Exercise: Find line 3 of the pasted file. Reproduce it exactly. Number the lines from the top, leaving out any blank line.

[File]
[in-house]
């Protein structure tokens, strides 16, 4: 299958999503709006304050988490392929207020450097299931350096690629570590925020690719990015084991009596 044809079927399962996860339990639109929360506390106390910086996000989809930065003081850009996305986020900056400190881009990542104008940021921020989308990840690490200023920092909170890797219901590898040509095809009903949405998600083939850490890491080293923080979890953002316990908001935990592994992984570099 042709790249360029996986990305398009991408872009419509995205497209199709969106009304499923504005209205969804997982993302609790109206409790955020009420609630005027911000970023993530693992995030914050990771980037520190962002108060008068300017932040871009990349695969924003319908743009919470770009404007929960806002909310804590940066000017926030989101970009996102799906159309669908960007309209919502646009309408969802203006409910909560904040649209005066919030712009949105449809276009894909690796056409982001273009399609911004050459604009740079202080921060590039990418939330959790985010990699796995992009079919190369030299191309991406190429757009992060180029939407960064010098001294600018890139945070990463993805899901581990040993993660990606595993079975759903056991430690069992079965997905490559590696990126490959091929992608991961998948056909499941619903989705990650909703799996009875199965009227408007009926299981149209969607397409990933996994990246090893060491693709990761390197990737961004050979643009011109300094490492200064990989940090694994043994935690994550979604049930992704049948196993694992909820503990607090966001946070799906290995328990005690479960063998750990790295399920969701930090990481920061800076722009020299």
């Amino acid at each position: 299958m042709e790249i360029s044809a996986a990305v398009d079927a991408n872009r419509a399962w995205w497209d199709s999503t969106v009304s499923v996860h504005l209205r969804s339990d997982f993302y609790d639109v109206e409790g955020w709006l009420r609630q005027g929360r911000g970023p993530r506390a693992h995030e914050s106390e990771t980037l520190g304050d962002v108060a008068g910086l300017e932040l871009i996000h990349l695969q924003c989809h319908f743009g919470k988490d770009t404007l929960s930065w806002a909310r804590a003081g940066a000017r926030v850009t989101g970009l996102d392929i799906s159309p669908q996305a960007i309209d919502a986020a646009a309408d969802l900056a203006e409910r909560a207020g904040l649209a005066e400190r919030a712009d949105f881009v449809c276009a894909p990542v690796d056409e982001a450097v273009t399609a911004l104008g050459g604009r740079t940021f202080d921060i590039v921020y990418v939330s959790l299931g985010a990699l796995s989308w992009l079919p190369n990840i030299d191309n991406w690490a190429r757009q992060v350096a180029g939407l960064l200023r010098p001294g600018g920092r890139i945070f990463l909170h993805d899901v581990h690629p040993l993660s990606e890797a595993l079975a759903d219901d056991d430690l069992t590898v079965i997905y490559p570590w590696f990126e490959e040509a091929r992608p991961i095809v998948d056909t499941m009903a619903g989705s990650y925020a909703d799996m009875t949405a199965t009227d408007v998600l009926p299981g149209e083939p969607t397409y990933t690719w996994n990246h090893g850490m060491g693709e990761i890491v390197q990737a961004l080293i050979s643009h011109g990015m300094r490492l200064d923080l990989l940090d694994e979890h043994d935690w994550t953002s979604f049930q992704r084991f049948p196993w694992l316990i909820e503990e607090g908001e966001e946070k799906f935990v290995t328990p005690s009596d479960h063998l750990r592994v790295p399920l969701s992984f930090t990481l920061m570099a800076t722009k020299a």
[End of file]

């Amino acid at each position: 299958m042709e790249i360029s044809a996986a990305v398009d079927a991408n872009r419509a399962w995205w497209d199709s999503t969106v009304s499923v996860h504005l209205r969804s339990d997982f993302y609790d639109v109206e409790g955020w709006l009420r609630q005027g929360r911000g970023p993530r506390a693992h995030e914050s106390e990771t980037l520190g304050d962002v108060a008068g910086l300017e932040l871009i996000h990349l695969q924003c989809h319908f743009g919470k988490d770009t404007l929960s930065w806002a909310r804590a003081g940066a000017r926030v850009t989101g970009l996102d392929i799906s159309p669908q996305a960007i309209d919502a986020a646009a309408d969802l900056a203006e409910r909560a207020g904040l649209a005066e400190r919030a712009d949105f881009v449809c276009a894909p990542v690796d056409e982001a450097v273009t399609a911004l104008g050459g604009r740079t940021f202080d921060i590039v921020y990418v939330s959790l299931g985010a990699l796995s989308w992009l079919p190369n990840i030299d191309n991406w690490a190429r757009q992060v350096a180029g939407l960064l200023r010098p001294g600018g920092r890139i945070f990463l909170h993805d899901v581990h690629p040993l993660s990606e890797a595993l079975a759903d219901d056991d430690l069992t590898v079965i997905y490559p570590w590696f990126e490959e040509a091929r992608p991961i095809v998948d056909t499941m009903a619903g989705s990650y925020a909703d799996m009875t949405a199965t009227d408007v998600l009926p299981g149209e083939p969607t397409y990933t690719w996994n990246h090893g850490m060491g693709e990761i890491v390197q990737a961004l080293i050979s643009h011109g990015m300094r490492l200064d923080l990989l940090d694994e979890h043994d935690w994550t953002s979604f049930q992704r084991f049948p196993w694992l316990i909820e503990e607090g908001e966001e946070k799906f935990v290995t328990p005690s009596d479960h063998l750990r592994v790295p399920l969701s992984f930090t990481l920061m570099a800076t722009k020299a």